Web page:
John Winant's (United States) concern with social issues began while he was still at Princeton University. At that time, before the First World War, many of the battles for industrial democracy in the United States were being fought primarily in the political arena. Winant therefore entered politics in New Hampshire, and in 1917, was elected to the State Assembly. He resigned to serve overseas in the Air Force during 1917-1918, and then, on returning to New Hampshire, was elected to the State Senate in 1921, to the Assembly in 1923, and to the Governorship in 1924.
As Governor, Winant was instrumental in building up within the State a system of progressive social legislation. This concern extended to the country as whole with the onset of the depression when social questions of a national character were becoming more and more acute. Winant was therefore the logical choice to be appointed Chairman of the National Textile Inquiry Board, set up by the President of the United States in 1934 to find a fair solution to the bitter strike which had caused misery in so many workers' homes. In that same year, the United States joined the ILO.
Winant accepted the post of Assistant Director of the International Labour Office in April 1935. In October of the same year, however, he was called back to the United States at the request of President Roosevelt, to act as Chairman of the newly established Social Security Board. In 1936 Winant finally took up his post as Assistant Director of the Office and he took a special interest in the development of world programmes of social security. In 1939, Winant became Director of the International Labour Office. As he later said, he undertook the responsibilities of Directorship because he believed that peace was the paramount issue before the peoples of the world, and no peace could endure unless it had its roots in social justice.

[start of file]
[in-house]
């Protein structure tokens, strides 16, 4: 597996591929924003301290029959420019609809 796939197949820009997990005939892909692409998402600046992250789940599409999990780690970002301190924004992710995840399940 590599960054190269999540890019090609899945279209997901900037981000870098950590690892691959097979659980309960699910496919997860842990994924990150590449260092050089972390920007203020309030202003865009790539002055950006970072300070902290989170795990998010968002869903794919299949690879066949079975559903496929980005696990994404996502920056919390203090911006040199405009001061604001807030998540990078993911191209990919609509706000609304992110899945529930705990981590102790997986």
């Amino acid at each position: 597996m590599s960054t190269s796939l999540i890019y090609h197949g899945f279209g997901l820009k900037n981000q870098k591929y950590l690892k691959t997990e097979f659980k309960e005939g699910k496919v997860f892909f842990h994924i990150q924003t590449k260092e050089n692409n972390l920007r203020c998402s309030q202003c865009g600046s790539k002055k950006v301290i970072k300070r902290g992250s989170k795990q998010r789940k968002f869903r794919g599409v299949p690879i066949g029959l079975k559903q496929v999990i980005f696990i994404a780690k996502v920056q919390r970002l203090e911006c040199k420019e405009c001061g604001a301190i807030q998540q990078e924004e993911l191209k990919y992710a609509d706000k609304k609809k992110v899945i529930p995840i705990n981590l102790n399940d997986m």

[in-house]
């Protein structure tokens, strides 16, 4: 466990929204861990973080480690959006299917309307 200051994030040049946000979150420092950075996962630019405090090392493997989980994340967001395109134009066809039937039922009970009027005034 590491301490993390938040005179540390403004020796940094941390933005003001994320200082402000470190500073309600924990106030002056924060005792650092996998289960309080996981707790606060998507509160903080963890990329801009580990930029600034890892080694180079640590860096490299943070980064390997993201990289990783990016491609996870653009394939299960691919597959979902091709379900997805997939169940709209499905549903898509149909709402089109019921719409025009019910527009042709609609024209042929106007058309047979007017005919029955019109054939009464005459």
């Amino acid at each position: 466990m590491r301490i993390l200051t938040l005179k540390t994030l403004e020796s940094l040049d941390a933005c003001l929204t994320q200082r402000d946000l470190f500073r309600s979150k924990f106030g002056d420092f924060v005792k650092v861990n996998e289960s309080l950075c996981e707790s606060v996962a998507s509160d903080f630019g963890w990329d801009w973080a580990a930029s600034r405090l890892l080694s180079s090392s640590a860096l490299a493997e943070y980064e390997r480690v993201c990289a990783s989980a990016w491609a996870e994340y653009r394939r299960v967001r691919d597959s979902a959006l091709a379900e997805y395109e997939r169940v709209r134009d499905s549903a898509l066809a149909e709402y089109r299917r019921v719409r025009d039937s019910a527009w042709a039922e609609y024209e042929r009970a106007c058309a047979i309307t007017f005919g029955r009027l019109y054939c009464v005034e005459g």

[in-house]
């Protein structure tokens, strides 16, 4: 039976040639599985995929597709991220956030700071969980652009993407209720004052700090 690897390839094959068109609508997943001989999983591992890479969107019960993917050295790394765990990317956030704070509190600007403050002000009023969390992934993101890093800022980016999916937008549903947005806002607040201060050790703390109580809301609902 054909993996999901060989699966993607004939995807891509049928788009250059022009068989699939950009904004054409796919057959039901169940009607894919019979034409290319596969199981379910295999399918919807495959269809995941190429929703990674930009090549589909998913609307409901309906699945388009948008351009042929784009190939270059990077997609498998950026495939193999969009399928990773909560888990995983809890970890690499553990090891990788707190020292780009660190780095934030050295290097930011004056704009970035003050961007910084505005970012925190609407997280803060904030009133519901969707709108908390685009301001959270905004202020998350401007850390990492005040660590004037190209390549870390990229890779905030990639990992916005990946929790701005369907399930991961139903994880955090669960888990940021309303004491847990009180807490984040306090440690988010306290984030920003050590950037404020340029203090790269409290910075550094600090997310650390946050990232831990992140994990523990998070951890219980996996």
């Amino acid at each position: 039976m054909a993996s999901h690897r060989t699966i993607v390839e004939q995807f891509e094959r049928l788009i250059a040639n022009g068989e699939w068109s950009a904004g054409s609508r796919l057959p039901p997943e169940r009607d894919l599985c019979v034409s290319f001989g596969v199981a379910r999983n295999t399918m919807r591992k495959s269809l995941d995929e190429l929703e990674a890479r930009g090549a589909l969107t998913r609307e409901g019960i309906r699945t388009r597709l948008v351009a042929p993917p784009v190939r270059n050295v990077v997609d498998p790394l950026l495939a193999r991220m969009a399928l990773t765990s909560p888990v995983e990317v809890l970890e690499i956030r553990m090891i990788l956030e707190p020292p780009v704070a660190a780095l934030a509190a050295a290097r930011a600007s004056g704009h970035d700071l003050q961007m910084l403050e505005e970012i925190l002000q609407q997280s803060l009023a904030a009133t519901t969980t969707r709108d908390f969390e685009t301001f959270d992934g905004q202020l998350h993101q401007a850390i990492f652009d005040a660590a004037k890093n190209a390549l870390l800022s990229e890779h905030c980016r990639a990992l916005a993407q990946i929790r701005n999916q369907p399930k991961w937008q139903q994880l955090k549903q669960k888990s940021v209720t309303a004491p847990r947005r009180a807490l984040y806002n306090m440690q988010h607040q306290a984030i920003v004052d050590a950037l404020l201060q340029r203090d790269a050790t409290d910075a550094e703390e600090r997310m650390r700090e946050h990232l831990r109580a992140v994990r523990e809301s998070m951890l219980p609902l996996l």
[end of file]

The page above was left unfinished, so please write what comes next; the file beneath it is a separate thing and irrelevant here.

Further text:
In 1940, the sweep of the Nazi armies over Europe, combined with the entry of Italy into the war, effectively isolated the International Labour Office from its chief sources of democratic support. Transfer of the Office centre from Geneva became a necessity, and Winant organized the establishment of the new working centre in Montreal. In 1941, Winant resigned from the post of Director of the International Labour Office in order to accept the appointment as American Ambassador to London. During his four years as Ambassador, Winant never lost interest in the ILO. He kept in close touch with the activities of the Organisation throughout the war, and sought to extend the application of its standards and social policies in various ways. Of all the honours that he received as Ambassador, the one which pleased him most was the Gold Badge presented to him by the Trades Union Congress in 1945.
Following the death of President Roosevelt, Winant was appointed to serve as United States representative on the Economic and Social Council of the United Nations. Winant left his post in 1946 in order to write a book based on his experiences at the US embassy. Winant died on 3 November 1947, after concluding the second volume reviewing his Ambassadorship.